RIT's official history in digital media dates back to 2001, with the formation of the B. Thomas Golisano College of Computing and Information Sciences and the first course in game programming, taught by Phelps, the former director of RIT's School of Interactive Games and Media (IGM). Many majors throughout RIT dip into the pool of digital media—including but not limited to new media design in the College of Imaging Arts and Sciences, new media marketing in the Saunders College of Business, and communication and media technology in the College of Liberal Arts—and there is also a growing focus within the university on "digital humanities."

"The university had developed pockets of expertise in digital media, with a wealth of individuals doing interesting things in the game design, digital humanities, and new media design spaces," says Phelps. "However, RIT is a large campus and people were having difficulty communicating and sharing ideas."

Enter the MAGIC Laboratory—a university-wide, multi- and cross-disciplinary hub where faculty, staff, student researchers, artists, and practitioners come together to create, contextualize, and apply new knowledge to digital media. This work reaches into a multitude of related fields and disciplines, including not only science, technology, engineering, and math, but also their intersection with the arts and humanities. The lab acts as the intellectual and creative home for affiliated faculty from within the School of Interactive Games and Media, as well as faculty affiliates from across the university.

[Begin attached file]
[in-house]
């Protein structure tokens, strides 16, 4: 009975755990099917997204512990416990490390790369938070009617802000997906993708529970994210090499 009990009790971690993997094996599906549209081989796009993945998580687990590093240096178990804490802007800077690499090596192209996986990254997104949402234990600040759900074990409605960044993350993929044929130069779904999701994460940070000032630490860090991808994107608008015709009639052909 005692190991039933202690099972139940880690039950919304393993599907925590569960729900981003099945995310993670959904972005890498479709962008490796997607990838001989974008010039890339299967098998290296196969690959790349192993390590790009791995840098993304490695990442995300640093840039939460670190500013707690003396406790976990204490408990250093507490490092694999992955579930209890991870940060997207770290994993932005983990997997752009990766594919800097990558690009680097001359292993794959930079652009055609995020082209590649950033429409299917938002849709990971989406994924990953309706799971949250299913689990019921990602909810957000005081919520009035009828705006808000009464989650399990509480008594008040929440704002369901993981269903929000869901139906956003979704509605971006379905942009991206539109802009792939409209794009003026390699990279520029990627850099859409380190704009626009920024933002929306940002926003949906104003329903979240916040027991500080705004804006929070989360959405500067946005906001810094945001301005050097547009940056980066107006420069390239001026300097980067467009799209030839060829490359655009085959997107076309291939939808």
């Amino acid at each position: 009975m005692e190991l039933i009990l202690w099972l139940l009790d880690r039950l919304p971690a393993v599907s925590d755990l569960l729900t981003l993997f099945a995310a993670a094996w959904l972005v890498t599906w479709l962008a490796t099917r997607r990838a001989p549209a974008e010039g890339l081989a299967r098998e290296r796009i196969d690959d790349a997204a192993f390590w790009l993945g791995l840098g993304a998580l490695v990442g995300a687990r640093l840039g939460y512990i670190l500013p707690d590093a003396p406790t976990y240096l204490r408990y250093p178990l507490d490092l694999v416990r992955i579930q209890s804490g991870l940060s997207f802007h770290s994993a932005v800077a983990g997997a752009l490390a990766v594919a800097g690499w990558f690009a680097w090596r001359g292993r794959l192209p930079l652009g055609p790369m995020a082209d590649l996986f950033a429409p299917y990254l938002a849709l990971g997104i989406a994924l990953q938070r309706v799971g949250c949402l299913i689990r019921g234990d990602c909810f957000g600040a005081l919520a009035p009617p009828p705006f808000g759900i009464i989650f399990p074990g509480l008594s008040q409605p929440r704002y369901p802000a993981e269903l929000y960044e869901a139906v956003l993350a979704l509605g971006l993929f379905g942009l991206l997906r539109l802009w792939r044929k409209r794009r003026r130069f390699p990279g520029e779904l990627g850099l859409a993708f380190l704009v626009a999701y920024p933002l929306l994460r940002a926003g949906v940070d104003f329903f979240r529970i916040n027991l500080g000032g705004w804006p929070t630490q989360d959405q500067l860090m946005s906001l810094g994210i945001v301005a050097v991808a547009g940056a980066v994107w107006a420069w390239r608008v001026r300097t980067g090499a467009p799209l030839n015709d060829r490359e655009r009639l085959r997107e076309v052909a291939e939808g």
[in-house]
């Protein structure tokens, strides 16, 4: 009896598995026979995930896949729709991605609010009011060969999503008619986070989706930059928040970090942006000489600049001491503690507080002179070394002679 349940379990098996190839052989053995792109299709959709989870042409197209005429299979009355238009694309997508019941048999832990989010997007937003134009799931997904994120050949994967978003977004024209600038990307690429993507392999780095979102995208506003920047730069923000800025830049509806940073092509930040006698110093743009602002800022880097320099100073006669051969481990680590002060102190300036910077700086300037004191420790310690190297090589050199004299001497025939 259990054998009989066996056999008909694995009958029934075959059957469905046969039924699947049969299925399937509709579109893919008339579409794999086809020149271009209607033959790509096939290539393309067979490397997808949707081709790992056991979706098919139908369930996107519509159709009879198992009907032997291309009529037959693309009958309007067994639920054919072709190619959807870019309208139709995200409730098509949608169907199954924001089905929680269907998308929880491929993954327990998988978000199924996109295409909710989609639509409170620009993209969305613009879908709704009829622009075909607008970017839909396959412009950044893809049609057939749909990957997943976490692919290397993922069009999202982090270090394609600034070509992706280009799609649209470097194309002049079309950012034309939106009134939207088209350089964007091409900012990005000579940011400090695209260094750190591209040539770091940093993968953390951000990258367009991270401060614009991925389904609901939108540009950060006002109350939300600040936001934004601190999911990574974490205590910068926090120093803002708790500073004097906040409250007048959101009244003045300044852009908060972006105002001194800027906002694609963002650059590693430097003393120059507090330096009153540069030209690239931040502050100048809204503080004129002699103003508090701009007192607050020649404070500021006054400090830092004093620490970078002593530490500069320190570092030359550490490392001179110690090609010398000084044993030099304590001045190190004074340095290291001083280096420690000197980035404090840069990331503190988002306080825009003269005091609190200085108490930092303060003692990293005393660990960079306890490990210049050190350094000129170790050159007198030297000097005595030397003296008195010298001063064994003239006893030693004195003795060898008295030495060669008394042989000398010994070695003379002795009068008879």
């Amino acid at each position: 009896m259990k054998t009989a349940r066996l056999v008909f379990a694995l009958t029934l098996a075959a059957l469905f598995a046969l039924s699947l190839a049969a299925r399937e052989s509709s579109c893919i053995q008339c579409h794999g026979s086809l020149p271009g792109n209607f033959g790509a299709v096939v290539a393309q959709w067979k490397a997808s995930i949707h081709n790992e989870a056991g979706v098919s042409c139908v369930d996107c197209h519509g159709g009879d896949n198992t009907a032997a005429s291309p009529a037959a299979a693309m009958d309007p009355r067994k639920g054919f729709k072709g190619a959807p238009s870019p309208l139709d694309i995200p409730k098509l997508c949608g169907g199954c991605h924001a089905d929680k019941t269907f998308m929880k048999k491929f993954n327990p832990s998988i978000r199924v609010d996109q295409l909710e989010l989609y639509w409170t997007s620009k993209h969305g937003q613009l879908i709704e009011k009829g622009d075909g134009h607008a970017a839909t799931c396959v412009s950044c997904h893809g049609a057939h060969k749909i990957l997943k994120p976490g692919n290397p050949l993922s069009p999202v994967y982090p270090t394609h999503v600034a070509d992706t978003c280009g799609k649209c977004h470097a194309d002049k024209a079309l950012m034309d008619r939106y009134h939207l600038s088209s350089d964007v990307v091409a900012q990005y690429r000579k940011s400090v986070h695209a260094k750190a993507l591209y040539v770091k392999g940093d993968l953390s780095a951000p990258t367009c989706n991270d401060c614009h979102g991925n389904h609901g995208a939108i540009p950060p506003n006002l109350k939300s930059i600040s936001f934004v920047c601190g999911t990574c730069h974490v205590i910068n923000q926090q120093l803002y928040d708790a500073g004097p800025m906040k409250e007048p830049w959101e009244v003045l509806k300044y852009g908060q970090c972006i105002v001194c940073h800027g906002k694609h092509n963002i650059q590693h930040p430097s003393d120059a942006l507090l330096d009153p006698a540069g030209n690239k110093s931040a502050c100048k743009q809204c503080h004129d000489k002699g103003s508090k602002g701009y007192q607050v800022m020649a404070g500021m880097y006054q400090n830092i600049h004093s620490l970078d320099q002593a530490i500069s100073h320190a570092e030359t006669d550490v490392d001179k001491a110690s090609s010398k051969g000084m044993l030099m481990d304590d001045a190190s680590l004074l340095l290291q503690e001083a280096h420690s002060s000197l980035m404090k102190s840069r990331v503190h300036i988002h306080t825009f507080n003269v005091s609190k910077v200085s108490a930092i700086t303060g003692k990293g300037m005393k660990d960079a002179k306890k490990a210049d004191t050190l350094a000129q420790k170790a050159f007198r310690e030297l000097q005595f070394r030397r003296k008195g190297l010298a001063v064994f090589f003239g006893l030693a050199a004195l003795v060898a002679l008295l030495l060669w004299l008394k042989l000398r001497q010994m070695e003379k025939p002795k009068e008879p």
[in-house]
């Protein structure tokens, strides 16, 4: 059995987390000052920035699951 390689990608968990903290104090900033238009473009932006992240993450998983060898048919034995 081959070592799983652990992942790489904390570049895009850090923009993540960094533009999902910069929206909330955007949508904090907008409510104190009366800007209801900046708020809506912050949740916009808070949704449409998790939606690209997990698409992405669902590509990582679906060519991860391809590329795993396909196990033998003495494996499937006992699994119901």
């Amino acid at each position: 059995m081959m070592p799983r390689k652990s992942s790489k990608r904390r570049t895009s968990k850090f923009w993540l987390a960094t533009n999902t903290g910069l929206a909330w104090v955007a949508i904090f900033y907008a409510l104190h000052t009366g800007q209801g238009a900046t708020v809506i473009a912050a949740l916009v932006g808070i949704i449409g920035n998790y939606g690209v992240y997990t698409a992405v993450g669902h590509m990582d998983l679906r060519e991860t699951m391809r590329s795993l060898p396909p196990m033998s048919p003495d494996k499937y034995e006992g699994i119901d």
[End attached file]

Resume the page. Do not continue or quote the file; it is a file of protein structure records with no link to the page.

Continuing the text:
"I envision the space as a place for those water-cooler conversations to happen," says Elizabeth Goins, an assistant professor of fine arts and the museum studies program in RIT's College of Liberal Arts. "People from overlapping fields will come together to collaborate and make projects more dynamic."

Goins says the MAGIC Center will make it easier to recruit student artists and game designers for her projects. Students in her Interactive Design for Museums course—a project-based class that challenges museum studies and game design and development students to actually build a game for a selected museum—can also use the Center's resources.

Mosaic

Mosaic is a collaboration between RIT and the J. Paul Getty Museum in Los Angeles to explore the use of games and mobile applications to engage children and adults with the Getty Villa collection.

A New Kind of University Research Center